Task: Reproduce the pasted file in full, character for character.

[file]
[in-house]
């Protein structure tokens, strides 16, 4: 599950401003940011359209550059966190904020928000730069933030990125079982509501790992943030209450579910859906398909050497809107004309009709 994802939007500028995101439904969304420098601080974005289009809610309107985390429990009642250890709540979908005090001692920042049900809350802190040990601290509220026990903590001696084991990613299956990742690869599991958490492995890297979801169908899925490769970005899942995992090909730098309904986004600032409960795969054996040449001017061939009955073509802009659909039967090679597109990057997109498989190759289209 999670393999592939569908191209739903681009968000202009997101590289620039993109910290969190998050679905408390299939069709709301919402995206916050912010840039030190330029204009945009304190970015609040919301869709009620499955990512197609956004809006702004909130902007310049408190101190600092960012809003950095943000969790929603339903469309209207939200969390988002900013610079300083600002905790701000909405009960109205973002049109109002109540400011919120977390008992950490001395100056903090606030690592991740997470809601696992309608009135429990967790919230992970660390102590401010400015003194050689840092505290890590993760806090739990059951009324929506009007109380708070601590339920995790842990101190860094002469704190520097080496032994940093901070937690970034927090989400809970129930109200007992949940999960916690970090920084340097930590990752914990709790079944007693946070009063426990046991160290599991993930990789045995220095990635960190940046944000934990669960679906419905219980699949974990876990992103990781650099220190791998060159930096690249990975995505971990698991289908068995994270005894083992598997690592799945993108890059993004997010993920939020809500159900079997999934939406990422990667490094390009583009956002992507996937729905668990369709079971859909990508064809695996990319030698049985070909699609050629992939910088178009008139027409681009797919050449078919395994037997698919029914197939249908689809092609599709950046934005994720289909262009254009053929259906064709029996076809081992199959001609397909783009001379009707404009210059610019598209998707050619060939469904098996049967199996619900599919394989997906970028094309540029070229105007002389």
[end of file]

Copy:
[in-house]
């Protein structure tokens, strides 16, 4: 599950401003940011359209550059966190904020928000730069933030990125079982509501790992943030209450579910859906398909050497809107004309009709 994802939007500028995101439904969304420098601080974005289009809610309107985390429990009642250890709540979908005090001692920042049900809350802190040990601290509220026990903590001696084991990613299956990742690869599991958490492995890297979801169908899925490769970005899942995992090909730098309904986004600032409960795969054996040449001017061939009955073509802009659909039967090679597109990057997109498989190759289209 999670393999592939569908191209739903681009968000202009997101590289620039993109910290969190998050679905408390299939069709709301919402995206916050912010840039030190330029204009945009304190970015609040919301869709009620499955990512197609956004809006702004909130902007310049408190101190600092960012809003950095943000969790929603339903469309209207939200969390988002900013610079300083600002905790701000909405009960109205973002049109109002109540400011919120977390008992950490001395100056903090606030690592991740997470809601696992309608009135429990967790919230992970660390102590401010400015003194050689840092505290890590993760806090739990059951009324929506009007109380708070601590339920995790842990101190860094002469704190520097080496032994940093901070937690970034927090989400809970129930109200007992949940999960916690970090920084340097930590990752914990709790079944007693946070009063426990046991160290599991993930990789045995220095990635960190940046944000934990669960679906419905219980699949974990876990992103990781650099220190791998060159930096690249990975995505971990698991289908068995994270005894083992598997690592799945993108890059993004997010993920939020809500159900079997999934939406990422990667490094390009583009956002992507996937729905668990369709079971859909990508064809695996990319030698049985070909699609050629992939910088178009008139027409681009797919050449078919395994037997698919029914197939249908689809092609599709950046934005994720289909262009254009053929259906064709029996076809081992199959001609397909783009001379009707404009210059610019598209998707050619060939469904098996049967199996619900599919394989997906970028094309540029070229105007002389």